Warner said that they did not know how many Shelby County students have tested positive for the coronavirus because the state is going to soon be reporting that data on their dashboard.

ADVERTISEMENT

A parent at Oak Mountain High School shared an email with APR in which the school announced that that high school alone had 20 students who have tested positive and are in isolation, plus 68 students who are in quarantine because they have been exposed to the coronavirus.

Shelby County has the fifth-highest number of coronavirus cases with 5,116 cases including 299 in the past week. Some 41 Shelby County residents have died from COVID-19 — 14th highest in the state.

At least 2,507 Alabamians have died of COVID-19, four of them children age 0 to 17.

“If your child is exhibiting symptoms, please keep him/her home. If your child has tested positive, please contact the school nurse,” Oak Mountain High School wrote to parents.

Continue Reading

Education

Dr. Chris Cox appointed interim president at Bevill State Community College

Staff

Published

on

By

(ACCS)

Alabama Community College System Chancellor Jimmy Baker on Wednesday announced the appointment of Dr. Chris Cox as interim president of Bevill State Community College. Cox will serve in the role until a permanent president is named at the completion of a presidential search. 

Cox has more than 24 years of higher education administration experience and currently serves as interim president at Lurleen B. Wallace Community College. Prior to his role at LBW, Cox served as the executive director of workforce solutions and innovations for the Alabama Community College System.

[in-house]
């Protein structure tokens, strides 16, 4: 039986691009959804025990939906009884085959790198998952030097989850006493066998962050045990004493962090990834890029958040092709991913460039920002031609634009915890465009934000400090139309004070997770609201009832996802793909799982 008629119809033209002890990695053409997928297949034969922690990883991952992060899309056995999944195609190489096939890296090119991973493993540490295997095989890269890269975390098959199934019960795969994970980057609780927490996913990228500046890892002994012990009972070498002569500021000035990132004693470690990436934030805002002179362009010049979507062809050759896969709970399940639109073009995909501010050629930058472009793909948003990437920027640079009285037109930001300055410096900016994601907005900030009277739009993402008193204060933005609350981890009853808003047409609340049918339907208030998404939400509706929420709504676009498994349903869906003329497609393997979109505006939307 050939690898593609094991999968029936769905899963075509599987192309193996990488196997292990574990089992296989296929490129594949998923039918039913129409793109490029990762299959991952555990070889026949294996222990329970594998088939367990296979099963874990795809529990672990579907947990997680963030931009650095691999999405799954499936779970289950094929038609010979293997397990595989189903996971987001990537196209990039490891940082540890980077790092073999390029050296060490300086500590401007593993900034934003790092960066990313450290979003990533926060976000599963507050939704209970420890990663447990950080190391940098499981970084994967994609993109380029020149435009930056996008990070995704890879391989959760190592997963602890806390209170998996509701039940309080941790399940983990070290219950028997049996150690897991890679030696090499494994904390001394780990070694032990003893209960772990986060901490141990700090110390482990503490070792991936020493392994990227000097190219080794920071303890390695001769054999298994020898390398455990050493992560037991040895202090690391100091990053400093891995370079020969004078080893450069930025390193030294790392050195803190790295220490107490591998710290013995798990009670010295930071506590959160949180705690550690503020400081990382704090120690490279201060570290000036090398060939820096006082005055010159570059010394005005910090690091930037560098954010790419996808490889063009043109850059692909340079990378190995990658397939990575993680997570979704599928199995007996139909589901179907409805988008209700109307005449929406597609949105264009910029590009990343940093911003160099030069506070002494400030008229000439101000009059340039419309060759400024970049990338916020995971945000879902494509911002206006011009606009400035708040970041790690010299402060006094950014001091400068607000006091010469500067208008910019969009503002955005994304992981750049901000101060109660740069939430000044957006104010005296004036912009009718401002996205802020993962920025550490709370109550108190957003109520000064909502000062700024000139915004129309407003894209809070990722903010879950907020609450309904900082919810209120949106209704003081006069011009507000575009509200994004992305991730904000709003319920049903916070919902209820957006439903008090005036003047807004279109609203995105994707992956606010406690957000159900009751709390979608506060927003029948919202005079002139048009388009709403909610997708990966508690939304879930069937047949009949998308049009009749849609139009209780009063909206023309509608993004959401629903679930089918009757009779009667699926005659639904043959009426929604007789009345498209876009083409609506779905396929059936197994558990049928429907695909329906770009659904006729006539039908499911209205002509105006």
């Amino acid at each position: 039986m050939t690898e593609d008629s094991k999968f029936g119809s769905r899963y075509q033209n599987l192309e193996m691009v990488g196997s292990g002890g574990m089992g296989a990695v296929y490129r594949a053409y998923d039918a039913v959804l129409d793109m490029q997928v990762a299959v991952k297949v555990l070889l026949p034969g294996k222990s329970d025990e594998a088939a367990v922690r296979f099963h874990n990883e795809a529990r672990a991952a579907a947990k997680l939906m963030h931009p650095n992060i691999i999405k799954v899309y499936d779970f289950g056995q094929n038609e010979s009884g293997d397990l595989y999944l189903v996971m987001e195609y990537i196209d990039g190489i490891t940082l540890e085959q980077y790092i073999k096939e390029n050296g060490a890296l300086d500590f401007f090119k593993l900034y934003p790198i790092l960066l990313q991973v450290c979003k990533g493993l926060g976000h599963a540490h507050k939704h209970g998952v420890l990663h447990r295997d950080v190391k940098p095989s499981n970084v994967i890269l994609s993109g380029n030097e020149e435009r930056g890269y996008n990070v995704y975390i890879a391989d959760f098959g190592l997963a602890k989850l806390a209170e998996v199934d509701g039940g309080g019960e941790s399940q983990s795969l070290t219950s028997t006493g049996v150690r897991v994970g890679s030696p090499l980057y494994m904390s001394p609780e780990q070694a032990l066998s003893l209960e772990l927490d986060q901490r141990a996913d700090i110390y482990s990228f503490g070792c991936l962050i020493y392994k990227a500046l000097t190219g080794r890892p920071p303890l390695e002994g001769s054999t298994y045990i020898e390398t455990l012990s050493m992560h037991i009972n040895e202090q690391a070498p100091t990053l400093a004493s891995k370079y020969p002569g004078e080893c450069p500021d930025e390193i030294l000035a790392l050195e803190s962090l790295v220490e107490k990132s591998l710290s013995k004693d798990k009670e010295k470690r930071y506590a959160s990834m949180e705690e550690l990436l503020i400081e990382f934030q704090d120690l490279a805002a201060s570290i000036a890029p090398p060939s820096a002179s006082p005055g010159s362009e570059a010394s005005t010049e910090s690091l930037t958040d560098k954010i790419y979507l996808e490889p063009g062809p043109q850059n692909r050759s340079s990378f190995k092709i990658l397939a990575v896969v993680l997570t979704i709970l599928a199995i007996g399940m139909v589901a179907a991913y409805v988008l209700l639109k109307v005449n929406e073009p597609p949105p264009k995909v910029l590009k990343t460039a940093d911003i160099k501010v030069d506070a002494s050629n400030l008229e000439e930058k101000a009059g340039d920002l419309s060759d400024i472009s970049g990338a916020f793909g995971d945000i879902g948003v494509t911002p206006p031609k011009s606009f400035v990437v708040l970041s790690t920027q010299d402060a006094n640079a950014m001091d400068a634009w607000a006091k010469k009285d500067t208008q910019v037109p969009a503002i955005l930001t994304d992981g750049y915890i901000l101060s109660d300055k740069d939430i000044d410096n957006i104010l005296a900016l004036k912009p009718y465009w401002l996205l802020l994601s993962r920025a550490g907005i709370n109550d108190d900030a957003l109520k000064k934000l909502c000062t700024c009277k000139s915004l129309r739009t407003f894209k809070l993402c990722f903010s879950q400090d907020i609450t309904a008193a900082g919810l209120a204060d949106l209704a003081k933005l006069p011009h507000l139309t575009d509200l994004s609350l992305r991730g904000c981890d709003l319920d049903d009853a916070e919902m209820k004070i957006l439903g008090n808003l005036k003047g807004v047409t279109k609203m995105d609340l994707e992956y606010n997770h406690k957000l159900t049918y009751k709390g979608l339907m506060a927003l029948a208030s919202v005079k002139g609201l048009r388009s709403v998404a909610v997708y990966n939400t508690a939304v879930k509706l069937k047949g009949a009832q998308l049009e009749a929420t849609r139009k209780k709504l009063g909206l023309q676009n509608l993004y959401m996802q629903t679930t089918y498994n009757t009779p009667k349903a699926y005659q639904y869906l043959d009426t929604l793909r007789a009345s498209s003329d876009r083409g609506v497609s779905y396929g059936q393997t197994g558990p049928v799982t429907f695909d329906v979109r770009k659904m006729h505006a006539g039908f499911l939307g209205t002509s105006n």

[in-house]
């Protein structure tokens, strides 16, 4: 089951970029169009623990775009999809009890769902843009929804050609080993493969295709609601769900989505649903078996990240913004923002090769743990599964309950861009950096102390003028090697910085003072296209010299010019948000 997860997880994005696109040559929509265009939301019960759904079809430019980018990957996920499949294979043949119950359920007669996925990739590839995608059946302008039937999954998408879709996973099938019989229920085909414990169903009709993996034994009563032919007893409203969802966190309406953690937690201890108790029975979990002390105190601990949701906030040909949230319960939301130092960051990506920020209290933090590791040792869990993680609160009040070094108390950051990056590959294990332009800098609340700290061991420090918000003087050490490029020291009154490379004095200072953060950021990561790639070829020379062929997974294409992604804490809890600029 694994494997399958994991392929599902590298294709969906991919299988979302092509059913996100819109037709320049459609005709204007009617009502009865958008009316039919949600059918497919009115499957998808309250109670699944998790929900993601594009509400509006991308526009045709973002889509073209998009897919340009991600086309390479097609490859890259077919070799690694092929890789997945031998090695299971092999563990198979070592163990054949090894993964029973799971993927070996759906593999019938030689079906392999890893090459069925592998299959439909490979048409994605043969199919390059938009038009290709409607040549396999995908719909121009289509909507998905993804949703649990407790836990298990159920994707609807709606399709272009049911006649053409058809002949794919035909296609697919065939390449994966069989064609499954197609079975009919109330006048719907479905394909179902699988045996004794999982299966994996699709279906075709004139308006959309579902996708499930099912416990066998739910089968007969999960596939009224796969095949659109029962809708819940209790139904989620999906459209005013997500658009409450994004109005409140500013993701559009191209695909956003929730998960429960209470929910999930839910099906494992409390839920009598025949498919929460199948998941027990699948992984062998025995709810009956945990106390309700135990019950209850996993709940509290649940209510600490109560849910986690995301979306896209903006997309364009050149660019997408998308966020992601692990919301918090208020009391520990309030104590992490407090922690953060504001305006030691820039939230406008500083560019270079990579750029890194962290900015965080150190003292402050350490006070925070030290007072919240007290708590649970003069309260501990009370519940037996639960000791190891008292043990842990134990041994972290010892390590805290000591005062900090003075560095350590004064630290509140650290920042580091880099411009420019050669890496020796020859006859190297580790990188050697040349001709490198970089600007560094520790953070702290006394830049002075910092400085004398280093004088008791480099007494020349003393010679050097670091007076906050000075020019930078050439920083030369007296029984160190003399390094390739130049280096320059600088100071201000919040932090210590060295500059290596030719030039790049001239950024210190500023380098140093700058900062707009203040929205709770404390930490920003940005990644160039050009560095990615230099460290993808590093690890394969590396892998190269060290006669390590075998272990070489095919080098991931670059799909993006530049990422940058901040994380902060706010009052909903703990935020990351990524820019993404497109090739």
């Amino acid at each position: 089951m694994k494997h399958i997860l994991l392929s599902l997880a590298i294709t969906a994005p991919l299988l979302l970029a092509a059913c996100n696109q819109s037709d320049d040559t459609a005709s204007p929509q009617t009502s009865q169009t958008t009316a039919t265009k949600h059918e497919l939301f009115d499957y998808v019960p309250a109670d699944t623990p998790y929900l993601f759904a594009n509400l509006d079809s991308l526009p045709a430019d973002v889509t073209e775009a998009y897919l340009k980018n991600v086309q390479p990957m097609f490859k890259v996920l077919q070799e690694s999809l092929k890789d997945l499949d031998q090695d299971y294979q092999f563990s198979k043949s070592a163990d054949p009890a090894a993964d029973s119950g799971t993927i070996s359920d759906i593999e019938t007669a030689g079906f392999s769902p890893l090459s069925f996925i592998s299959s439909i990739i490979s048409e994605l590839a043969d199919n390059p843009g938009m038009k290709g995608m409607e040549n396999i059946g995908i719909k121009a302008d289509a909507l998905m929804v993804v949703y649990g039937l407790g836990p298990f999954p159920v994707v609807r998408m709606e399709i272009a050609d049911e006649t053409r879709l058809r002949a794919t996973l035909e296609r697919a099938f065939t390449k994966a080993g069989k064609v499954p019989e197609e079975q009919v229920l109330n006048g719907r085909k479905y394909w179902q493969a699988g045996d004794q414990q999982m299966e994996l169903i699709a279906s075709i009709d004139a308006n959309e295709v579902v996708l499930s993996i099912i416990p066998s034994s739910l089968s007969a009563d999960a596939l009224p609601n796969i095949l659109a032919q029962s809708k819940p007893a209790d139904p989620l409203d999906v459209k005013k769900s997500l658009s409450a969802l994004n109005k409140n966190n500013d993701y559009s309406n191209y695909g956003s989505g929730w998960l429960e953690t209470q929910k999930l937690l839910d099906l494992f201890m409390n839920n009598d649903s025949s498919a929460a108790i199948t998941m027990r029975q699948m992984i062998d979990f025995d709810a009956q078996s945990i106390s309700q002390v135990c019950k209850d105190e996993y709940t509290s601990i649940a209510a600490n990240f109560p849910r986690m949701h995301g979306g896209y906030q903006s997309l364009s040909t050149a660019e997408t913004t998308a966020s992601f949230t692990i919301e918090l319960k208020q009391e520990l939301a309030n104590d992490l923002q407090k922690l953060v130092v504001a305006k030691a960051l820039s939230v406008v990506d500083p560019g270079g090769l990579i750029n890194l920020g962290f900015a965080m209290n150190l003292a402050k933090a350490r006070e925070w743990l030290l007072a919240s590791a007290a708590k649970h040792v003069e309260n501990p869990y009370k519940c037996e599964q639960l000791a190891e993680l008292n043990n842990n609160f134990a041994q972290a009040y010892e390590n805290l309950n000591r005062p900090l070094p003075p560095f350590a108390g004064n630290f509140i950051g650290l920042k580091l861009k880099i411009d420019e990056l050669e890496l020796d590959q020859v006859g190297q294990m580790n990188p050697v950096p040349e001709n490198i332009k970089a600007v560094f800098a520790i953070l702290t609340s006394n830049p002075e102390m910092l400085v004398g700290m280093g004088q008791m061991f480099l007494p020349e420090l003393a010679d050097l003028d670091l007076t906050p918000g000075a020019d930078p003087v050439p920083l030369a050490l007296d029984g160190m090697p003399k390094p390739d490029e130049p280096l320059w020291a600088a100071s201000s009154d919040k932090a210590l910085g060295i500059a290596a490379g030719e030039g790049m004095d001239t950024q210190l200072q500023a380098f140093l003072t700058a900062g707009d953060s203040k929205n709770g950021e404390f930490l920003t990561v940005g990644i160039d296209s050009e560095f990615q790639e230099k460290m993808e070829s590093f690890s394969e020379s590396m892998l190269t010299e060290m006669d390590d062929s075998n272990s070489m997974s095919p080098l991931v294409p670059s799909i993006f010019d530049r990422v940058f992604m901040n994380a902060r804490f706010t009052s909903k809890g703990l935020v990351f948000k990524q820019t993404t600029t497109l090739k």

“Time and time again, Dr. Cox has proven to be a capable leader and I’m confident Bevill State will be well-served by his time as Interim President,” Baker said. “Chris’s innovative and enthusiastic approach is a benefit to students, faculty, and staff alike.”  

A Geneva, Alabama, native, Cox began his career as a teacher and coach at Dale County High School in Midland City. He later served as assistant principal at Geneva High School in Geneva and principal at Pinedale Elementary School in Enterprise.

Prior to joining the ACCS, Cox spent time in Oxford, first as Oxford High School’s principal and then as assistant superintendent for the Oxford City Board of Education. Cox earned a bachelor of science in social science from Troy State University and a master of science in educational administration from Alabama State University.

Cox earned his doctorate of philosophy in educational administration from Auburn University.